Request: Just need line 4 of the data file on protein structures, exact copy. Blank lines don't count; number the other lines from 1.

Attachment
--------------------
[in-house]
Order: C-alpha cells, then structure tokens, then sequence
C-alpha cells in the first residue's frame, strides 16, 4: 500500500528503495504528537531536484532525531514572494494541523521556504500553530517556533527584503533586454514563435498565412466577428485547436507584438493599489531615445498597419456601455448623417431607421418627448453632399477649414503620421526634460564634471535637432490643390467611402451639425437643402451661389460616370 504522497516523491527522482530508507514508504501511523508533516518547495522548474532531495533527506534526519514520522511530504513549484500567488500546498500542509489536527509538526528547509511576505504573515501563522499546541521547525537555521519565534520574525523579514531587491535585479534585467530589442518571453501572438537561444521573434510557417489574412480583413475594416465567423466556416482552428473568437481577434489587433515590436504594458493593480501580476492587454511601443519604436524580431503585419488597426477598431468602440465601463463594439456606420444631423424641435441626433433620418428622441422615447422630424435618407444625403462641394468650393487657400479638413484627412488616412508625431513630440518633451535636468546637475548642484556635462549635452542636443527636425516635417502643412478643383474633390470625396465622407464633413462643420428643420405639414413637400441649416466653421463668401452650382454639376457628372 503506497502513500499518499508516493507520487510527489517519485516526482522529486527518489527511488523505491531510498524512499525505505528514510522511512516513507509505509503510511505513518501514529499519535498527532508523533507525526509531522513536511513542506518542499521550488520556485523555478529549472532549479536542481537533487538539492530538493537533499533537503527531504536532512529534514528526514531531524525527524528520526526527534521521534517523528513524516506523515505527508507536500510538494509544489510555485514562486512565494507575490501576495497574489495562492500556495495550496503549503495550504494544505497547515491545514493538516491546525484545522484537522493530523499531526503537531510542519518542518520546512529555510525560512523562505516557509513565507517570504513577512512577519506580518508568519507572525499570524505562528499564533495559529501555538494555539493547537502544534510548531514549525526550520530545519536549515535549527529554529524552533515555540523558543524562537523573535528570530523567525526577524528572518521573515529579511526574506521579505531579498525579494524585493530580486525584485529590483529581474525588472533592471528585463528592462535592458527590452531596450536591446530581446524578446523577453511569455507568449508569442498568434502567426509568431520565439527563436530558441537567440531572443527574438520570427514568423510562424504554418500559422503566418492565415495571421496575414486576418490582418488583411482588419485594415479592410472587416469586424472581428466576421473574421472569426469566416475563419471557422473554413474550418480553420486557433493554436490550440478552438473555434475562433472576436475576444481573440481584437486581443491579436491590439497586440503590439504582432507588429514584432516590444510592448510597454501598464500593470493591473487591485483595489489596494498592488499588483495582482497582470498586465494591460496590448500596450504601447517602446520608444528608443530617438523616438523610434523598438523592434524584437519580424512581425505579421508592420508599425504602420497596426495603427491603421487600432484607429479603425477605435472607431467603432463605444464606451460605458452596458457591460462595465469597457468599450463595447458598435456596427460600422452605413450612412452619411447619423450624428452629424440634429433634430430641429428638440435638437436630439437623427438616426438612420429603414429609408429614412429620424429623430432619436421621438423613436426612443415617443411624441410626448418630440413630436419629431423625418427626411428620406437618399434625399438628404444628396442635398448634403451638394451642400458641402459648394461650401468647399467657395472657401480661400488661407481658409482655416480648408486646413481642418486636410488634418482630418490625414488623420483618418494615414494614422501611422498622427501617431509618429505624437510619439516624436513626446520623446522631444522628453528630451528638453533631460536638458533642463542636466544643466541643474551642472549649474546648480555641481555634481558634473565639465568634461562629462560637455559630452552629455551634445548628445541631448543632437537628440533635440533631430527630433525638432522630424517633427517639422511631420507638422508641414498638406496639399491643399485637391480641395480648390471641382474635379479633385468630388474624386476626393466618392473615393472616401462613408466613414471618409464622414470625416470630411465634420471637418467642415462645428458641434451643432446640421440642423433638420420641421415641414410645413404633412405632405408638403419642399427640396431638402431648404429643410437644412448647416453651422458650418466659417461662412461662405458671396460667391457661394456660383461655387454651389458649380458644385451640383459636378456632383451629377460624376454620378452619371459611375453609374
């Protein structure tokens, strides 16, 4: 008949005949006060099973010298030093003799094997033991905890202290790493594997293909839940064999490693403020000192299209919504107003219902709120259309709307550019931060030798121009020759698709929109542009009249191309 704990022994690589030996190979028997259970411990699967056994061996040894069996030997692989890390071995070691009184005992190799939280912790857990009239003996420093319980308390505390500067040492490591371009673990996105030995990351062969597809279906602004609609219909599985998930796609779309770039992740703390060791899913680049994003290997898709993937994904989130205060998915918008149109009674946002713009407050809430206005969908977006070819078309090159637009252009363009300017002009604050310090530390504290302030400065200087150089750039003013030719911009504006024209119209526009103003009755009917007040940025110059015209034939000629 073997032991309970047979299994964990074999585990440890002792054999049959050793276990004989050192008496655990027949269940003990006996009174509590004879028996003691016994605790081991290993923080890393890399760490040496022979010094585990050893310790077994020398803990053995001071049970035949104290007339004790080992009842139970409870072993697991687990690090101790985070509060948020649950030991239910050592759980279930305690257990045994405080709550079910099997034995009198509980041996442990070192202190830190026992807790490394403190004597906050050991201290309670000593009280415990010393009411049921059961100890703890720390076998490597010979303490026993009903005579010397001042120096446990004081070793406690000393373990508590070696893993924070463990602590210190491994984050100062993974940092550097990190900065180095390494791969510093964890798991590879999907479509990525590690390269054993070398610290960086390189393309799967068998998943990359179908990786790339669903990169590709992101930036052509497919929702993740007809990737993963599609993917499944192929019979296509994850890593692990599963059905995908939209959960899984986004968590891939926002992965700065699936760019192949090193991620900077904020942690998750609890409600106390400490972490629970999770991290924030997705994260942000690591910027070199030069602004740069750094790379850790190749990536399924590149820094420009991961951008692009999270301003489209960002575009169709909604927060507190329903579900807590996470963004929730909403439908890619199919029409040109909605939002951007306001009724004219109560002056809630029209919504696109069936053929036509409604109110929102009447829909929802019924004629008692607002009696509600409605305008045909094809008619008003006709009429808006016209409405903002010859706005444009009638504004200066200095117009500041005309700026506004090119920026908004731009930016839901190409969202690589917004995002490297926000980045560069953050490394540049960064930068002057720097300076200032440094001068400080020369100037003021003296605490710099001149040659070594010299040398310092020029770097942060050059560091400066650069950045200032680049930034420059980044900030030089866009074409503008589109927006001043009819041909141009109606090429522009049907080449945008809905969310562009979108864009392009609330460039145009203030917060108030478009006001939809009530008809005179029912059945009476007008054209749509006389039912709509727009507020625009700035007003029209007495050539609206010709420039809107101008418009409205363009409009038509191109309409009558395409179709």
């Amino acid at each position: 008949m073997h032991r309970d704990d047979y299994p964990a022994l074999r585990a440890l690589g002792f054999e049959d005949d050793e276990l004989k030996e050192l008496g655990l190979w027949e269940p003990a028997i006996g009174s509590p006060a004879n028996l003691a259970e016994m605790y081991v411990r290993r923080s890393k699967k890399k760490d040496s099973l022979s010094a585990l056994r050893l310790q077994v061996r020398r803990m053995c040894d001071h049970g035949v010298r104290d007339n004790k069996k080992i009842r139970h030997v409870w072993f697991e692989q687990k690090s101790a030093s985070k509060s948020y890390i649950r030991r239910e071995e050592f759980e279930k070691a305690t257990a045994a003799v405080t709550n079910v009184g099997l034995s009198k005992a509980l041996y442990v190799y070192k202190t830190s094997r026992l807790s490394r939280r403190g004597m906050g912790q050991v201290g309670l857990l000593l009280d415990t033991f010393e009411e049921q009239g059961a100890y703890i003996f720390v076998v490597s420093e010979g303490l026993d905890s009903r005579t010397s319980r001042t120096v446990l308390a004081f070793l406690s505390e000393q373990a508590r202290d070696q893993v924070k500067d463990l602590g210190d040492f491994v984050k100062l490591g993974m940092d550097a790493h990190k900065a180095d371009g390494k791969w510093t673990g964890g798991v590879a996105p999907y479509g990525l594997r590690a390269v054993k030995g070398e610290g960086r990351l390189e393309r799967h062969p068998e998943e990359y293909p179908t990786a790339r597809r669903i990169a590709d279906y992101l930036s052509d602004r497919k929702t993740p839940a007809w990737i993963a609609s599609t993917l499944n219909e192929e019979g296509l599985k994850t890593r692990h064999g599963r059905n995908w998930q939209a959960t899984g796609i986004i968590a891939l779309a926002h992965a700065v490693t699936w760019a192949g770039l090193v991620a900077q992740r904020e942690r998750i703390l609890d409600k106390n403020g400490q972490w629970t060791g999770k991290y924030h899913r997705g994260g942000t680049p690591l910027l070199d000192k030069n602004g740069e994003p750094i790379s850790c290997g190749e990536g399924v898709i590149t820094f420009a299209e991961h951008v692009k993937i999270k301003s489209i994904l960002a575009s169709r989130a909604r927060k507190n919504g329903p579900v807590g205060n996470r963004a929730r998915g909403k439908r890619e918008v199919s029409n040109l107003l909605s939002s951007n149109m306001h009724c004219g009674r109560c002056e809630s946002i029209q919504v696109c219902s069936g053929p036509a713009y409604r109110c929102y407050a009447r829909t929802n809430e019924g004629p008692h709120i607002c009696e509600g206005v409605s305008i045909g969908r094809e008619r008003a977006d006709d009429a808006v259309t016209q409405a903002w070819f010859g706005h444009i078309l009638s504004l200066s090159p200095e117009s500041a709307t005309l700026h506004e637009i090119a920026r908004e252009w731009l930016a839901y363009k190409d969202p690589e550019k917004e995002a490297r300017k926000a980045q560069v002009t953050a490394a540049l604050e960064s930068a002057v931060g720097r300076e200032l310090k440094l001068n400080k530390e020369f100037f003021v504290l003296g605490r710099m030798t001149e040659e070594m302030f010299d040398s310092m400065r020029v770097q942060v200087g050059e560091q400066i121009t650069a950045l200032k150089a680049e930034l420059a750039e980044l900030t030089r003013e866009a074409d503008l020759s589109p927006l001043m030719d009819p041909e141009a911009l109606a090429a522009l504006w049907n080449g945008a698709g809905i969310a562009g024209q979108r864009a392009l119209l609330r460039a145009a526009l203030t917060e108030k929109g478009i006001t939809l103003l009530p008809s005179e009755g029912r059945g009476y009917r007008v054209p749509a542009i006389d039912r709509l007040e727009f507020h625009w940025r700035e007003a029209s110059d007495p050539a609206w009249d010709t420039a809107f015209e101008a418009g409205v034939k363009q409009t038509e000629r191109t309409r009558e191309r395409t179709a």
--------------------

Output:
């Protein structure tokens, strides 16, 4: 008949005949006060099973010298030093003799094997033991905890202290790493594997293909839940064999490693403020000192299209919504107003219902709120259309709307550019931060030798121009020759698709929109542009009249191309 704990022994690589030996190979028997259970411990699967056994061996040894069996030997692989890390071995070691009184005992190799939280912790857990009239003996420093319980308390505390500067040492490591371009673990996105030995990351062969597809279906602004609609219909599985998930796609779309770039992740703390060791899913680049994003290997898709993937994904989130205060998915918008149109009674946002713009407050809430206005969908977006070819078309090159637009252009363009300017002009604050310090530390504290302030400065200087150089750039003013030719911009504006024209119209526009103003009755009917007040940025110059015209034939000629 073997032991309970047979299994964990074999585990440890002792054999049959050793276990004989050192008496655990027949269940003990006996009174509590004879028996003691016994605790081991290993923080890393890399760490040496022979010094585990050893310790077994020398803990053995001071049970035949104290007339004790080992009842139970409870072993697991687990690090101790985070509060948020649950030991239910050592759980279930305690257990045994405080709550079910099997034995009198509980041996442990070192202190830190026992807790490394403190004597906050050991201290309670000593009280415990010393009411049921059961100890703890720390076998490597010979303490026993009903005579010397001042120096446990004081070793406690000393373990508590070696893993924070463990602590210190491994984050100062993974940092550097990190900065180095390494791969510093964890798991590879999907479509990525590690390269054993070398610290960086390189393309799967068998998943990359179908990786790339669903990169590709992101930036052509497919929702993740007809990737993963599609993917499944192929019979296509994850890593692990599963059905995908939209959960899984986004968590891939926002992965700065699936760019192949090193991620900077904020942690998750609890409600106390400490972490629970999770991290924030997705994260942000690591910027070199030069602004740069750094790379850790190749990536399924590149820094420009991961951008692009999270301003489209960002575009169709909604927060507190329903579900807590996470963004929730909403439908890619199919029409040109909605939002951007306001009724004219109560002056809630029209919504696109069936053929036509409604109110929102009447829909929802019924004629008692607002009696509600409605305008045909094809008619008003006709009429808006016209409405903002010859706005444009009638504004200066200095117009500041005309700026506004090119920026908004731009930016839901190409969202690589917004995002490297926000980045560069953050490394540049960064930068002057720097300076200032440094001068400080020369100037003021003296605490710099001149040659070594010299040398310092020029770097942060050059560091400066650069950045200032680049930034420059980044900030030089866009074409503008589109927006001043009819041909141009109606090429522009049907080449945008809905969310562009979108864009392009609330460039145009203030917060108030478009006001939809009530008809005179029912059945009476007008054209749509006389039912709509727009507020625009700035007003029209007495050539609206010709420039809107101008418009409205363009409009038509191109309409009558395409179709």